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Tomcat/tc Server log file types (2009881)
This article provides information on the types of log files generated by Tomcat/tc Server while operational.
In a typical Tomcat/tc Server installation, various types of logs are generated in the logs folder while the server is running.
You can find these types of log files in the logs directory:
- Console log
- Java logs
- Access log
You may see these log files if the corresponding manager, host-manager, and admin application of Tomcat are installed:
The name of the logs given here are just for indicative purpose and the date pattern could be something like YYYY-MM-DD. It is possible to change the name and date format of the logs. The Tomcat application specific logs are generated in accordance with the application. Below is a short description of the above three types of logs:
When running in Unix/Linux, console output is redirected to a file named catalina.out, which is the sink for System.out and System.err. This file is not managed by logging facilities. In a Windows environment, this log is named tomcatx-stdout.log and tomcatx-stderr.log . In Tomcat/tc Server it is named wrapper.log. This log is not rotated by default, as it requires external programs for rotation.
For more information, see the See Also field of this article.
Tomcat uses java.util.logging by default for logging. This can be defined globally (using logging.properties in the conf directory), or locally in per application logging.properties. The default global configuration defines two log files - catalina.[date].log and localhost.[date].log. The file - catalina.[date].log file caters for Catalina engine logs. The localhost.[date].log file is more application related. Alternatively, log4j may be used to configure these logs.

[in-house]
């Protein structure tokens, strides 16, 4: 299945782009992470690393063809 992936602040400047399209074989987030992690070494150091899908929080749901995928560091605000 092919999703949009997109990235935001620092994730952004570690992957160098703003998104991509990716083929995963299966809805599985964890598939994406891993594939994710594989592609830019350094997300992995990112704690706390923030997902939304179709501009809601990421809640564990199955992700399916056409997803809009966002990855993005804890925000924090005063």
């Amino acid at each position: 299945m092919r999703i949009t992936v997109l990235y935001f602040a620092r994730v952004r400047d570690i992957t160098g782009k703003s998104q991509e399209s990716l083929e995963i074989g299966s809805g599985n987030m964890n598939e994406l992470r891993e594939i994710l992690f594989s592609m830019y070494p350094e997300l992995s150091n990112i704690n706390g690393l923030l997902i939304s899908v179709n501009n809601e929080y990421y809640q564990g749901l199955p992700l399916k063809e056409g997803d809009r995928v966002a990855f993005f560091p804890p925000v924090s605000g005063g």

For more information, see the logging section of Tomcat and tc Server official documentation.
Access log can be used to collect request processing metrics by Tomcat. Access logs allow you to analyze request processing time, request method, page hit count, session activity, and more. You can configure access logs for context, host, or engine.
For a full list of capabilities and configuration options, see the access log valve section of your Tomcat documentation.
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